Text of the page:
1-20 of 36 Results  for:

  • Music Educator x
  • Aerophones (Blown Instruments) x
Clear all


Bott, Anton  

Sergio Martinotti

revised by Christopher Fifield

Member of Bott family

(b Gross-Steinheim, nr Mainz, Dec 24, 1795; d Kassel, Dec 19, 1869). German oboist, violinist, and composer. He was the younger brother of Johann Joseph Bott, a musician in the Darmstadt Kapelle who wrote many dances and variations, mostly for guitar. Anton trained as a military musician and became a friend of Spohr, through him obtaining a position as oboist in a regimental band at Kassel. He was also an unpaid violinist in the Kassel Kapelle. From ...


Caldwell, James Boone  

Michelle Vigneau

(b Gladewater, TX, Dec 3, 1938; d Elyria, OH, Feb 8, 2006). American oboist, baroque oboist, viola da gambist, and educator. He earned a diploma in 1961 from the Curtis Institute where he studied with john de Lancie . Caldwell served as principal oboist of the National SO (NSO) from 1965–66 and 1968–1971, and was principal oboist of the short-lived Chamber Symphony of Philadelphia from 1966–68. He played with the Puerto Rico Symphony and the Casals Festival Orchestra, and was a frequent performer at the Marlboro Music Festival. In 1971, Caldwell joined the faculty of the Oberlin College Conservatory of Music, where he trained many of the profession’s leading oboists, including Alex Klein, former principal oboist of the Chicago SO. Caldwell’s pedagogy was unusual, as he rarely mentioned the oboe. His students learned to play as a result of the musical demands of the phrase.

As a chamber musician, he was a member of the Soni Ventorum Quintet, the Oberlin Baroque Ensemble, and the Oberlin Woodwind Quintet. While playing in the NSO in the late 1960s, he also became interested in the viola da gamba and studied with noted teacher August Wenzinger. He became an accomplished viol player as well as a celebrated baroque oboist, earning a reputation as a leading scholar in historical performance. With his wife, cellist and viola da gambist Catharina Meints, he co-founded the Baroque Performance Institute, the first American summer school for historical performance, in ...


Clemencic, René  

J.M. Thomson

(b Vienna, Feb 27, 1928; d Vienna, March 8, 2022). Austrian recorder player, conductor, teacher, and composer. He studied the recorder with Hans Ulrich Staeps, Johannes Collette, and Linda Höffer von Winterfeld, and keyboard instruments with Eta Harich-Schneider. He took the doctorate in philosophy at Vienna University in 1956. He cultivated a lyrical style of playing and was much attracted by improvisatory techniques in both early and contemporary music. His instrument collection included a tenor trombone by Georg Neuschel of Nuremberg (1557), one of the oldest surviving specimens.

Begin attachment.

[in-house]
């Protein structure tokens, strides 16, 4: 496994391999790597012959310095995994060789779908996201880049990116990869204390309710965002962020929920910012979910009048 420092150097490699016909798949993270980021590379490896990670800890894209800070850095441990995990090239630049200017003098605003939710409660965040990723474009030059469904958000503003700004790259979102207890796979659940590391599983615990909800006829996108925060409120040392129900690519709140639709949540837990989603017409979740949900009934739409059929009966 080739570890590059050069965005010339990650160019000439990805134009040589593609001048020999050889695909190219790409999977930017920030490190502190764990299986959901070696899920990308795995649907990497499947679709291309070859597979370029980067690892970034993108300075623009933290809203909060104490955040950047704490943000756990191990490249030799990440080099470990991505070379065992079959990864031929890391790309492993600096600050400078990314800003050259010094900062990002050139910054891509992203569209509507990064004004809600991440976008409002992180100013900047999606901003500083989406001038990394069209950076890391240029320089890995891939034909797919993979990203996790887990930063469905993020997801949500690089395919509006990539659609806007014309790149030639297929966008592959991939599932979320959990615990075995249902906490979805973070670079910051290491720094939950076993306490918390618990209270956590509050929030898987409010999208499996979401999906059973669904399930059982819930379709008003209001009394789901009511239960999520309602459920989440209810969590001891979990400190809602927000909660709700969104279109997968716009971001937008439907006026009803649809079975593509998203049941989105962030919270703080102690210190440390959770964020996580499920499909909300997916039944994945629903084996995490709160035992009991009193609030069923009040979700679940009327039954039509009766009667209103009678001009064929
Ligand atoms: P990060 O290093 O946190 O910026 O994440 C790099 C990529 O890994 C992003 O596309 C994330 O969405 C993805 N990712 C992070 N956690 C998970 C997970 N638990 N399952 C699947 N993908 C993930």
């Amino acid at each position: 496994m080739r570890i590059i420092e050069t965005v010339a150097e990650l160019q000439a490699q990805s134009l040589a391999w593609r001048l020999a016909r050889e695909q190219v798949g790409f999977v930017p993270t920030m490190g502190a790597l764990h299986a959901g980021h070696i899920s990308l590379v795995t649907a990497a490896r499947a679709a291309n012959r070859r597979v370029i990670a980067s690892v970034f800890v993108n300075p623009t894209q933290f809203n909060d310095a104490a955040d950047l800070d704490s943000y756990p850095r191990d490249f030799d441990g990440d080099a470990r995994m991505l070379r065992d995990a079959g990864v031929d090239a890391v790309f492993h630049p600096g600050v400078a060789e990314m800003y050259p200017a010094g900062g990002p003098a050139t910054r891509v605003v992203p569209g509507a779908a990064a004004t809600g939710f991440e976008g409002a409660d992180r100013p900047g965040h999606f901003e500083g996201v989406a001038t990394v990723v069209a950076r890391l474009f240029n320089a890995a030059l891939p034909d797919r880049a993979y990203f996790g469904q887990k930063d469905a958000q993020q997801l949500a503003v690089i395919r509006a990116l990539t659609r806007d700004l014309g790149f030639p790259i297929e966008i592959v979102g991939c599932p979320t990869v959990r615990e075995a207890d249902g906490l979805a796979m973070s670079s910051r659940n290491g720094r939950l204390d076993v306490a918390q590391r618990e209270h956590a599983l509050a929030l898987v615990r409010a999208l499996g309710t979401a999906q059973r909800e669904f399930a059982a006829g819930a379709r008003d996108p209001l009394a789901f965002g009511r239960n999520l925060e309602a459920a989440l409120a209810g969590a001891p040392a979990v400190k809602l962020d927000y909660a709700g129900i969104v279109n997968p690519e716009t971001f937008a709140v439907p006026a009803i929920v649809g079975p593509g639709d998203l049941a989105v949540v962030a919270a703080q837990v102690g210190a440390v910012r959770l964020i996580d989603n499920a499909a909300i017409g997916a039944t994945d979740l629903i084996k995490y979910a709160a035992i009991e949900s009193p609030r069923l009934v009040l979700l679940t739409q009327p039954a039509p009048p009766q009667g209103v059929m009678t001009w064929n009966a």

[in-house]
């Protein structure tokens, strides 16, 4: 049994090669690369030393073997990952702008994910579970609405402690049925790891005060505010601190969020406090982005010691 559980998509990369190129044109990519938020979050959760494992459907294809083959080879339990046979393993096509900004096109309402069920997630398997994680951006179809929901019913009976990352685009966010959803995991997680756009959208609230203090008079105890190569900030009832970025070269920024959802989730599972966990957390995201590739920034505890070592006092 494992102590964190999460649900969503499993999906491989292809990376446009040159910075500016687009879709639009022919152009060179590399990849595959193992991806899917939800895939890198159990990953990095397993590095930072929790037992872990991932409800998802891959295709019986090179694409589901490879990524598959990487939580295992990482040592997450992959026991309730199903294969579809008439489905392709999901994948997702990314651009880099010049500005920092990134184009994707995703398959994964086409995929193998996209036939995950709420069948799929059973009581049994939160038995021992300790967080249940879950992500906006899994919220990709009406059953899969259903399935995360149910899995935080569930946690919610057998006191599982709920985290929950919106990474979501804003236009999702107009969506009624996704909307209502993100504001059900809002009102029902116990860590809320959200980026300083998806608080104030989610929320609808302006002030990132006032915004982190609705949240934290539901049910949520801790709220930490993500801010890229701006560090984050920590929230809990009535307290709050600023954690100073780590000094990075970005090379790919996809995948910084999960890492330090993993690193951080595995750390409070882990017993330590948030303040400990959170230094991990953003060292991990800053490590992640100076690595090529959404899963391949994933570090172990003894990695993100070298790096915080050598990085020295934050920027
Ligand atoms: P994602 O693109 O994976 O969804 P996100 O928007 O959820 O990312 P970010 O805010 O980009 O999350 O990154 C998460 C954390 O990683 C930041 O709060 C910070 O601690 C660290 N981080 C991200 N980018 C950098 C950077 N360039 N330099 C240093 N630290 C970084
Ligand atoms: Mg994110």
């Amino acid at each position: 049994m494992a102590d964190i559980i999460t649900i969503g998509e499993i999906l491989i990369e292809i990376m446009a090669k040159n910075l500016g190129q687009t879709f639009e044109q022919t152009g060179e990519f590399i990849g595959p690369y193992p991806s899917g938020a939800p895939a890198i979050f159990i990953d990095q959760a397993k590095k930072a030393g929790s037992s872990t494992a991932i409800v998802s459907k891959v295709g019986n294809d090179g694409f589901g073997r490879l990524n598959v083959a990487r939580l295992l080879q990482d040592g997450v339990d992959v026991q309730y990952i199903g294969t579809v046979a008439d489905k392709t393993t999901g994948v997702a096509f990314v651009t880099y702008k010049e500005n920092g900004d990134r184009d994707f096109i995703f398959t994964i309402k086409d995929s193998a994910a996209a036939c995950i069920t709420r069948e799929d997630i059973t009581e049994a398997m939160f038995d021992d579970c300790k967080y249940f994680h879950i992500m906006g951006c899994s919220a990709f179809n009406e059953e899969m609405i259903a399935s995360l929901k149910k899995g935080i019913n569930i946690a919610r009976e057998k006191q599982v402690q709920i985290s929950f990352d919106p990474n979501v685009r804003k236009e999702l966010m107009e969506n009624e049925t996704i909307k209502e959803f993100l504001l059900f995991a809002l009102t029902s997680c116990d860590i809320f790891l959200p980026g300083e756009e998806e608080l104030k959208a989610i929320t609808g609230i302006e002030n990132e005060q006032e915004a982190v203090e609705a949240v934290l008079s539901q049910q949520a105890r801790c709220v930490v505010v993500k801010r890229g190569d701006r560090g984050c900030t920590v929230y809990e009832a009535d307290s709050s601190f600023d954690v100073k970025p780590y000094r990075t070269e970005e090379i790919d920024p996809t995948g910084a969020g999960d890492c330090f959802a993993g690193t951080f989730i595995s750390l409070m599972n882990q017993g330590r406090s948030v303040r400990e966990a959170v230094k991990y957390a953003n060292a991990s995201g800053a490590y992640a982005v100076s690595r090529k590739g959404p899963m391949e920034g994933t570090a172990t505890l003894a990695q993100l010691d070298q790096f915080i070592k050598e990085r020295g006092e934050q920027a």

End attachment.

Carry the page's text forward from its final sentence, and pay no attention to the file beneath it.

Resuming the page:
In 1958 he founded Musica Antiqua, known as the Ensemble Musica Antiqua from 1959. This group performed music of the Middle Ages to the Baroque on authentic instruments. In 1968 Clemencic founded a group known, from 1969, as the Clemencic Consort, an ensemble for the performance of medieval, Renaissance, Baroque, and avant-garde music. Based in Vienna, it is notable for its exploration and staging of little-known 17th-century operas (such as Antonio Draghi’s ...


Coker, Jerry  

Dave Gelly

revised by Barry Kernfeld

(b South Bend, IN, Nov 28, 1932). American tenor saxophonist, composer, and teacher. On his birth certificate, Jerry Coker is his full given name. He joined Woody Herman’s orchestra in late 1953, interrupting his music studies at Indiana University, and toured with the group until summer 1954; his solo on I Love Paris (1953, Mars 1002) attracted considerable critical acclaim. He recorded in Paris for the Vogue label (1954) and in San Francisco as a leader and with Mel Lewis (both 1956), then worked as a freelance on the West Coast, playing for a brief period with Stan Kenton. His work with college bands led to his becoming a prominent teacher of jazz, and in 1960 he was appointed to the first of several university posts. Coker has written a number of books about jazz and is one of the most highly regarded writers within the field of jazz education; he has also composed for student bands. In the mid-1980s he recorded two new albums as a leader, ...


Crisara, Raymond D.  

Joel A. Treybig

(b Cortland, NY, Oct 19, 1920). American He began the trumpet at ten, played in his father’s town band, and studied with Ernest S(amuel) Williams. After serving as a teaching assistant at the University of Michigan (1940), he left in 1941 to join the Goldman Band as soloist and also was contracted as first trumpet with the Metropolitan Opera Orchestra. He served in the military from 1942 to 1946, playing with the army band at Fort Jackson, South Carolina and working in a special service unit at Fort Slocum, New York that performed concerts and recorded music for films and radio broadcasts for military personnel. In 1946, he became associate first trumpet/third trumpet under Arturo Toscanini for the NBC Symphony. He also worked as a studio musician in every available medium. He served as soloist for the Band of America, the Casals Festival (Puerto Rico), and the premiere of Husa’s ...